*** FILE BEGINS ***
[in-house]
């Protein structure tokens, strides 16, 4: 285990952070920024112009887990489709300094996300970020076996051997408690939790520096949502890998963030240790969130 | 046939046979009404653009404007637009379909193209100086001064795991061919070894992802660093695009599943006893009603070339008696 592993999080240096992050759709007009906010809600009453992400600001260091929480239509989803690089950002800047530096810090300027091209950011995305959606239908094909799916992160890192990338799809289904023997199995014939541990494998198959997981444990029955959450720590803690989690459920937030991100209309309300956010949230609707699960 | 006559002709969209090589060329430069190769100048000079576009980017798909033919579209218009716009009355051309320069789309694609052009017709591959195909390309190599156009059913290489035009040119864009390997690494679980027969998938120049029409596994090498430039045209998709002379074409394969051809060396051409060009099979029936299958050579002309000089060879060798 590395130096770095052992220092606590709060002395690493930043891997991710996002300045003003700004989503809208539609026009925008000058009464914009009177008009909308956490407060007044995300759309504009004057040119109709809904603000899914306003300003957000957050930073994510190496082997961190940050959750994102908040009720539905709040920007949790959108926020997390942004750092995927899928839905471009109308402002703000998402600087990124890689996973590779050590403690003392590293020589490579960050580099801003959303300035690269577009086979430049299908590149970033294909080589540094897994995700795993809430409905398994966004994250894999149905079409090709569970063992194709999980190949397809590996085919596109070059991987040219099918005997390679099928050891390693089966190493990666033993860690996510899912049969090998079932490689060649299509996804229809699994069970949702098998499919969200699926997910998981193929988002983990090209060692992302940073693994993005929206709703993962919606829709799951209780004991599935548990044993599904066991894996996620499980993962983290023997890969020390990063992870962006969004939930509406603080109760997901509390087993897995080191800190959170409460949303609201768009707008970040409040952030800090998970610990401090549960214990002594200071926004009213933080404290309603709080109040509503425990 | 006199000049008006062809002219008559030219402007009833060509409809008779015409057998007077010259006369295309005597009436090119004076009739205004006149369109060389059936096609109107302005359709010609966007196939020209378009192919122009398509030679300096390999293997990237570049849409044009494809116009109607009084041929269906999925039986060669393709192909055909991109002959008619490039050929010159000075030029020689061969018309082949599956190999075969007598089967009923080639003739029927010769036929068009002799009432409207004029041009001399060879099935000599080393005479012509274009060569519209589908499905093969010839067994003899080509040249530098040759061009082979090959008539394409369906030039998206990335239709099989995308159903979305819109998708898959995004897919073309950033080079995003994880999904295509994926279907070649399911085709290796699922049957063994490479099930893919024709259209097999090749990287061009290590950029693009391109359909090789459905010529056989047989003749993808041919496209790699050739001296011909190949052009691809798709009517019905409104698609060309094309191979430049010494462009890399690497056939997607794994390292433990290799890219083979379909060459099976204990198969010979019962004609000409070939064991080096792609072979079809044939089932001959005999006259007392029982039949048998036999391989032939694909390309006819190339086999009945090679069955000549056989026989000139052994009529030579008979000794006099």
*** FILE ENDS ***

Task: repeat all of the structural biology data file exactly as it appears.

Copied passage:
[in-house]
């Protein structure tokens, strides 16, 4: 285990952070920024112009887990489709300094996300970020076996051997408690939790520096949502890998963030240790969130 | 046939046979009404653009404007637009379909193209100086001064795991061919070894992802660093695009599943006893009603070339008696 592993999080240096992050759709007009906010809600009453992400600001260091929480239509989803690089950002800047530096810090300027091209950011995305959606239908094909799916992160890192990338799809289904023997199995014939541990494998198959997981444990029955959450720590803690989690459920937030991100209309309300956010949230609707699960 | 006559002709969209090589060329430069190769100048000079576009980017798909033919579209218009716009009355051309320069789309694609052009017709591959195909390309190599156009059913290489035009040119864009390997690494679980027969998938120049029409596994090498430039045209998709002379074409394969051809060396051409060009099979029936299958050579002309000089060879060798 590395130096770095052992220092606590709060002395690493930043891997991710996002300045003003700004989503809208539609026009925008000058009464914009009177008009909308956490407060007044995300759309504009004057040119109709809904603000899914306003300003957000957050930073994510190496082997961190940050959750994102908040009720539905709040920007949790959108926020997390942004750092995927899928839905471009109308402002703000998402600087990124890689996973590779050590403690003392590293020589490579960050580099801003959303300035690269577009086979430049299908590149970033294909080589540094897994995700795993809430409905398994966004994250894999149905079409090709569970063992194709999980190949397809590996085919596109070059991987040219099918005997390679099928050891390693089966190493990666033993860690996510899912049969090998079932490689060649299509996804229809699994069970949702098998499919969200699926997910998981193929988002983990090209060692992302940073693994993005929206709703993962919606829709799951209780004991599935548990044993599904066991894996996620499980993962983290023997890969020390990063992870962006969004939930509406603080109760997901509390087993897995080191800190959170409460949303609201768009707008970040409040952030800090998970610990401090549960214990002594200071926004009213933080404290309603709080109040509503425990 | 006199000049008006062809002219008559030219402007009833060509409809008779015409057998007077010259006369295309005597009436090119004076009739205004006149369109060389059936096609109107302005359709010609966007196939020209378009192919122009398509030679300096390999293997990237570049849409044009494809116009109607009084041929269906999925039986060669393709192909055909991109002959008619490039050929010159000075030029020689061969018309082949599956190999075969007598089967009923080639003739029927010769036929068009002799009432409207004029041009001399060879099935000599080393005479012509274009060569519209589908499905093969010839067994003899080509040249530098040759061009082979090959008539394409369906030039998206990335239709099989995308159903979305819109998708898959995004897919073309950033080079995003994880999904295509994926279907070649399911085709290796699922049957063994490479099930893919024709259209097999090749990287061009290590950029693009391109359909090789459905010529056989047989003749993808041919496209790699050739001296011909190949052009691809798709009517019905409104698609060309094309191979430049010494462009890399690497056939997607794994390292433990290799890219083979379909060459099976204990198969010979019962004609000409070939064991080096792609072979079809044939089932001959005999006259007392029982039949048998036999391989032939694909390309006819190339086999009945090679069955000549056989026989000139052994009529030579008979000794006099």